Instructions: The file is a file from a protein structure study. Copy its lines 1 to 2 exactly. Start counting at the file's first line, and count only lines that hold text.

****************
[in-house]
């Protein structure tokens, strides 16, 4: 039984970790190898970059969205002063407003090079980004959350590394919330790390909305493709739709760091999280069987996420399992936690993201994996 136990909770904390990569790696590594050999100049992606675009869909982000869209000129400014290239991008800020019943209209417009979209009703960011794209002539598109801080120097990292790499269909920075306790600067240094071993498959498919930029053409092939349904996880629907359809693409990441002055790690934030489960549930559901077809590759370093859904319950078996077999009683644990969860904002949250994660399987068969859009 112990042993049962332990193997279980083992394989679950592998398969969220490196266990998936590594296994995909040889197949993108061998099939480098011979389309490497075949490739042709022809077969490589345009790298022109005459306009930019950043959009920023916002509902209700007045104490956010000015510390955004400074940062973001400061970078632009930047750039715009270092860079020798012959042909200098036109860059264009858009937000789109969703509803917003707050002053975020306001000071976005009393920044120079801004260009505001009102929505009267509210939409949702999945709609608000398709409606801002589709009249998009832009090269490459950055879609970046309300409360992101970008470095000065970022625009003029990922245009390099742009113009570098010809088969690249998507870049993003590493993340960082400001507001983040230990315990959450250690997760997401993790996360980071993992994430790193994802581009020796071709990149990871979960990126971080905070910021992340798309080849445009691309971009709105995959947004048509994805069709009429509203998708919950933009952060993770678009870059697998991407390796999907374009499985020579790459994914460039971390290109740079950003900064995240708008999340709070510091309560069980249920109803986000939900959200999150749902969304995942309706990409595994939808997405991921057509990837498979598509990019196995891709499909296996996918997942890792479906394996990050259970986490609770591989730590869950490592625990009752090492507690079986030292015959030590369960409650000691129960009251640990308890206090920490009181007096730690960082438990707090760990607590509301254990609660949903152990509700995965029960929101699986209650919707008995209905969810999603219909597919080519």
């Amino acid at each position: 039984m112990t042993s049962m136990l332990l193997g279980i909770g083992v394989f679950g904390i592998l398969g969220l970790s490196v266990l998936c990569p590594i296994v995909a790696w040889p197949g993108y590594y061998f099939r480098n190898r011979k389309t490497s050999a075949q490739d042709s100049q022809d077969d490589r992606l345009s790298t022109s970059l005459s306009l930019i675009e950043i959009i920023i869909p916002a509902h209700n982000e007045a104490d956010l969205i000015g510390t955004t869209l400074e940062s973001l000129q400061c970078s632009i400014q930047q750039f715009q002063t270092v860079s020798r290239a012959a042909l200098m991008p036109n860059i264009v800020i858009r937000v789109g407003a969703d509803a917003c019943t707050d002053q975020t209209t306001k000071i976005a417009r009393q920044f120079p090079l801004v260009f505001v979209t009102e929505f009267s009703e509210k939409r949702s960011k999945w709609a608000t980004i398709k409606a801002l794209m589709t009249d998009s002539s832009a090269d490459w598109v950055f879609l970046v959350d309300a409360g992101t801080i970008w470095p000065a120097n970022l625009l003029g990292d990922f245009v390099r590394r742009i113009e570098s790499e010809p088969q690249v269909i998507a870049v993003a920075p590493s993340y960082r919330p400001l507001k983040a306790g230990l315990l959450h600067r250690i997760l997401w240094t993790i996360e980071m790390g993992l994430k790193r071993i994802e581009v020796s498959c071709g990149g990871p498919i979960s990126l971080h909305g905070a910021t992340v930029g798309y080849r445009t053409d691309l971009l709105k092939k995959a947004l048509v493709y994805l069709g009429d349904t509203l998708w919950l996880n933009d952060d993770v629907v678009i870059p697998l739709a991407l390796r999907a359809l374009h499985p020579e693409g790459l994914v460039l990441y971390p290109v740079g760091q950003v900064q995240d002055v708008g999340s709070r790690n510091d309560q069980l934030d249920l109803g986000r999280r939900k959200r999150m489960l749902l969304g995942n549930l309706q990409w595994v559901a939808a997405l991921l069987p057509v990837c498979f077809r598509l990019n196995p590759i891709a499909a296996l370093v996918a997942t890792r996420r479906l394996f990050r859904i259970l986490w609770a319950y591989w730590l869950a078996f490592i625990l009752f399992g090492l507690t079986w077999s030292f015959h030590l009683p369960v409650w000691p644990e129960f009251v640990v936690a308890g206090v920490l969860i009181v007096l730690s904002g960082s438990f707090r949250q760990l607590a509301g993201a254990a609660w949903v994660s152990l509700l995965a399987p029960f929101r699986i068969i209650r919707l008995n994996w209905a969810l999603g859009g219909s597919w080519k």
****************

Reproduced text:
[in-house]
């Protein structure tokens, strides 16, 4: 039984970790190898970059969205002063407003090079980004959350590394919330790390909305493709739709760091999280069987996420399992936690993201994996 136990909770904390990569790696590594050999100049992606675009869909982000869209000129400014290239991008800020019943209209417009979209009703960011794209002539598109801080120097990292790499269909920075306790600067240094071993498959498919930029053409092939349904996880629907359809693409990441002055790690934030489960549930559901077809590759370093859904319950078996077999009683644990969860904002949250994660399987068969859009 112990042993049962332990193997279980083992394989679950592998398969969220490196266990998936590594296994995909040889197949993108061998099939480098011979389309490497075949490739042709022809077969490589345009790298022109005459306009930019950043959009920023916002509902209700007045104490956010000015510390955004400074940062973001400061970078632009930047750039715009270092860079020798012959042909200098036109860059264009858009937000789109969703509803917003707050002053975020306001000071976005009393920044120079801004260009505001009102929505009267509210939409949702999945709609608000398709409606801002589709009249998009832009090269490459950055879609970046309300409360992101970008470095000065970022625009003029990922245009390099742009113009570098010809088969690249998507870049993003590493993340960082400001507001983040230990315990959450250690997760997401993790996360980071993992994430790193994802581009020796071709990149990871979960990126971080905070910021992340798309080849445009691309971009709105995959947004048509994805069709009429509203998708919950933009952060993770678009870059697998991407390796999907374009499985020579790459994914460039971390290109740079950003900064995240708008999340709070510091309560069980249920109803986000939900959200999150749902969304995942309706990409595994939808997405991921057509990837498979598509990019196995891709499909296996996918997942890792479906394996990050259970986490609770591989730590869950490592625990009752090492507690079986030292015959030590369960409650000691129960009251640990308890206090920490009181007096730690960082438990707090760990607590509301254990609660949903152990509700995965029960929101699986209650919707008995209905969810999603219909597919080519």